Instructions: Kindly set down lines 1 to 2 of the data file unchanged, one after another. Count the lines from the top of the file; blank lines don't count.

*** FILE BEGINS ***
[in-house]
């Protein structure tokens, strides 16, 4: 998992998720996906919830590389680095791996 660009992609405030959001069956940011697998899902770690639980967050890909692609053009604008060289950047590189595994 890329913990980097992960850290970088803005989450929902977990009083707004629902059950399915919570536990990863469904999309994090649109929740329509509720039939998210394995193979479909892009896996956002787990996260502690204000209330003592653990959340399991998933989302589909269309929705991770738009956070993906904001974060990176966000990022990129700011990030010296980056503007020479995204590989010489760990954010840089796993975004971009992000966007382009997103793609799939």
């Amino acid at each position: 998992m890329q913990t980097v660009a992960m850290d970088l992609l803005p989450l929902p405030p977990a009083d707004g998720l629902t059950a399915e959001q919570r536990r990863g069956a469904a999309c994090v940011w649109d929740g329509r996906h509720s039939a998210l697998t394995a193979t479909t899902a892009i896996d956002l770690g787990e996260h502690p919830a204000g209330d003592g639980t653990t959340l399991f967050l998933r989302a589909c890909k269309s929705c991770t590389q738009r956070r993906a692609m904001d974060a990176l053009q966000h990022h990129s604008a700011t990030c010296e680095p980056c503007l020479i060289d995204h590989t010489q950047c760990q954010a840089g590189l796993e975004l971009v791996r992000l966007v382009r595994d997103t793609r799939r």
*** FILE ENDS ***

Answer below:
[in-house]
């Protein structure tokens, strides 16, 4: 998992998720996906919830590389680095791996 660009992609405030959001069956940011697998899902770690639980967050890909692609053009604008060289950047590189595994 890329913990980097992960850290970088803005989450929902977990009083707004629902059950399915919570536990990863469904999309994090649109929740329509509720039939998210394995193979479909892009896996956002787990996260502690204000209330003592653990959340399991998933989302589909269309929705991770738009956070993906904001974060990176966000990022990129700011990030010296980056503007020479995204590989010489760990954010840089796993975004971009992000966007382009997103793609799939």